The trail is up along the right side of  the picture, you can just see it in the snow there. It winds up along that stand of trees, then across that upper snow line toward the ragged boulders. Those trees you see up there are as big as the trees you see lower, it’s a real haul. Sometimes we’ve seen little groups of hikers and  skiers, they look like tiny ants.

Without her wintry blanket, the mountain is stark, with reminders all around of her awesome power.

A moonscape with trees - the "Devastated Area".

A moonscape with trees – the Devastated Area.

It’s been a hundred years since that last big blow, and still the “back side” of the mountain looks somewhat ravaged. As you turn that corner past the summit, you will find another world – The Devastated Area. Very aptly named.  This is the side of the mountain that literally blew off, taking every living thing with it, down to the bedrock. Hot ash and then lava raged  down the mountain. Age-old  glacial snow melted in minutes, picking up a stew of mud and boulders, ripping out centuries-old trees, and tearing down the mountain into the little valley, like a giant’s temper tantrum.

Here is the series of photos taken minutes apart by North State legend B. F. Loomis, showing the magnificent explosion that left square miles of wilderness completely charbroiled and scrubbed cleaner than a soup bone.

Here is the series of photos taken minutes apart by North State legend B. F. Loomis, showing the magnificent explosion that left square miles of wilderness completely charbroiled and scrubbed cleaner than a soup bone. 

Wow, I would have hated to be standing here when the lava hit the fan.

Wow, I would have hated to be standing here when the lava hit the fan.

Trees have grown back, but you won’t find anything particularly huge.  And everywhere you see the broken lava flow, once a river of molten rock, now a brick-a-brack of broken pottery.

People lived in the park then – besides retired businessman and “amateur” photographer Loomis, there were quite a number of fine ranches with extended families and a little army of employees living in the park.  The ranches were wiped out, the families barely escaping with their lives, bought out later when the park was formed. Loomis’ house, his own painstaking work of art located safely north of the blast area, became the Loomis Museum.

I love this beautiful building, it's worth a trip almost to Red Bluff.

I love this beautiful building, it’s worth the trip. 

The Loomis Museum lies at the northern entrance to the park. We don’t make it there very often.  I like to see it, to read the story of this man who came to this beautiful place with his wife and ailing daughter to retire. We are so lucky to have had this man, his photographs of the area are unique, not to mention, he risked his life, knowing what was happening on the mountain, to record the event for history. He just barely made it out – if he had lingered much longer, he and his little entourage would have been vaporized.

The park has taken good care of the Loomis house. You’ll find a homey little museum and gift shop inside, not as “in your face” as the fancy south entrance Visitor’s Center with the gazillion dollar toilets. I love the house itself, built with love and an eye for beauty.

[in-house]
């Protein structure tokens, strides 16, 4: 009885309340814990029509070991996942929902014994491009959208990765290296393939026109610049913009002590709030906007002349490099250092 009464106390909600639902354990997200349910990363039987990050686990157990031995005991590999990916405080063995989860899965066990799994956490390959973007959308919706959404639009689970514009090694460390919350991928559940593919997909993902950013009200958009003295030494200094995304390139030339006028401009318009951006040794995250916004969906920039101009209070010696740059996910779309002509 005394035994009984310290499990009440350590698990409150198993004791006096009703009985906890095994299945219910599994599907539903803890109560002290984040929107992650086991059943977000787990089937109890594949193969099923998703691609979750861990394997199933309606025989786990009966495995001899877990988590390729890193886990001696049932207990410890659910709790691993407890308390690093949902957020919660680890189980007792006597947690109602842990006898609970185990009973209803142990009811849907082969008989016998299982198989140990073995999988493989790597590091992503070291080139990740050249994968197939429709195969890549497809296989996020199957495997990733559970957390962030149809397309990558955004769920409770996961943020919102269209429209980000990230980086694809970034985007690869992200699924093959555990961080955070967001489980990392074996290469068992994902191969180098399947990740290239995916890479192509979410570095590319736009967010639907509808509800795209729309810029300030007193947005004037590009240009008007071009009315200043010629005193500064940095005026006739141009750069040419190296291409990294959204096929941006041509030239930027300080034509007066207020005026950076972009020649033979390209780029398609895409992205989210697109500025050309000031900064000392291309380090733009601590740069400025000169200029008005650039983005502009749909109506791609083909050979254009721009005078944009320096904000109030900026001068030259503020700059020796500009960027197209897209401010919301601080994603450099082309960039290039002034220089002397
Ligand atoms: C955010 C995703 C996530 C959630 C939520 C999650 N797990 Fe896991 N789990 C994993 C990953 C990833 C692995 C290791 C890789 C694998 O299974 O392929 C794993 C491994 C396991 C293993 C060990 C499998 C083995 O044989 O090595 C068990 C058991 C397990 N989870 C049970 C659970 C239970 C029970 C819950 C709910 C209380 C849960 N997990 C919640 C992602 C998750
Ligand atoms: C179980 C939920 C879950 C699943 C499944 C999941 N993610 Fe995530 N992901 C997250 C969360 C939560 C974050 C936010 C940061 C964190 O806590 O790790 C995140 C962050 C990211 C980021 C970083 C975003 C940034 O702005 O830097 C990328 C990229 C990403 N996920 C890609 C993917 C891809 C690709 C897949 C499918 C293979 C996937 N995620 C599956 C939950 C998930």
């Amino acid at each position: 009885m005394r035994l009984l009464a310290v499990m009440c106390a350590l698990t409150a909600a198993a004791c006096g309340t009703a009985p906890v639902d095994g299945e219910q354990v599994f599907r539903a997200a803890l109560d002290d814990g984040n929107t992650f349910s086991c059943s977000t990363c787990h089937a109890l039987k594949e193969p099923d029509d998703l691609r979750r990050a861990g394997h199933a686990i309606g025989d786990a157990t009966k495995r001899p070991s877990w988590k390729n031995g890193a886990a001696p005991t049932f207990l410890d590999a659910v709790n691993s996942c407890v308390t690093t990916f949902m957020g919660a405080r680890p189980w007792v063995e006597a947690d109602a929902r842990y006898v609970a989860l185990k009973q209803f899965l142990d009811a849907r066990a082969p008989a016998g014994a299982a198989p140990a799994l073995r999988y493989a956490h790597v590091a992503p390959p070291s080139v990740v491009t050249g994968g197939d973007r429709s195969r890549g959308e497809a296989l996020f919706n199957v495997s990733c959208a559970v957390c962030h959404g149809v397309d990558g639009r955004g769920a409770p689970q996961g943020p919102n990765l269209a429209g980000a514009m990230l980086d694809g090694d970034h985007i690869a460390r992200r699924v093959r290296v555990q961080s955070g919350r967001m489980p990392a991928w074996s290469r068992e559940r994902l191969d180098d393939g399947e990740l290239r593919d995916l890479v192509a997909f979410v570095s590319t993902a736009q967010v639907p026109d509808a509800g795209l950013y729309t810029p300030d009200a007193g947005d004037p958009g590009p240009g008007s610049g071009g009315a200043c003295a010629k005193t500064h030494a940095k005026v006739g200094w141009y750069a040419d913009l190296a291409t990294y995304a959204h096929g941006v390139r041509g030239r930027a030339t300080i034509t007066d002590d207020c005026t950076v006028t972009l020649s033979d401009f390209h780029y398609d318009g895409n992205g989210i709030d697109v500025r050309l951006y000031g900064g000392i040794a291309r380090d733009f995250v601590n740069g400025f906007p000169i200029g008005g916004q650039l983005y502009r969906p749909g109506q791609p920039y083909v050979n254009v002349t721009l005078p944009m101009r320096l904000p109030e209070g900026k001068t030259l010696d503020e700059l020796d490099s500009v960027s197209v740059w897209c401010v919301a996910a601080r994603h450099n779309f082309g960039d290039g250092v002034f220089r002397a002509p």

See how Loomis laid these bits of volcanic glass into the stair railing.

See how Loomis laid these bits of volcanic glass into the stair railing.

One of my favorite of Loomis’ pictures is of “Hot Rock.”

These people would be facing the road, surrounded by trees today.

These people would be facing the road, surrounded by trees today.

The rock in the picture had traveled two miles down the mountain slope. Apparently it was still warm to the touch when Loomis and his friends made their way back in the blast site. What adventurers! Whose mom would have allowed her to date a guy like that?

Here it lies, Hot Rock. Imagine looking up and seeing this thing bouncing down the slope at you.

Here it lies today, Hot Rock. Imagine looking up and seeing this thing bouncing down the slope at you. The picture above was taken on the opposite end of the rock, facing the other way.

Hot Rock is not  the only enormous boulder that was sent airborne. The mixture of two kinds of molten rock made for a regular rainstorm of “pyroclastic bombs.” Here’s another along the pricey “interpretive trail”. The little boxes that are supposed to tell you the story were broken, luckily they included reading material.

We were disappointed to find this spendy stuff doesn't work. The feds just spent a bunch of money on Lassen - all high tech nonsense.

We were disappointed to find this spendy stuff doesn’t work. The feds just spent a bunch of money on Lassen – all high tech nonsense.  But the picture is cool!

By this time, we were all stiff from the drive, decided to call it a day, turn around and go home. We found this man along a lonely stretch of highway, an adventurer.

A man and his bike.

A man and his bike.

Always we could turn out head and see the mountain, watching, always watching.

Always.

Always.

 

 

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One thought on “Waganupa – the center of the world

  1. Pingback: Mt Lassen – I haven’t been able to get up there yet this year, but here’s some pix from old trips | worldofjuanita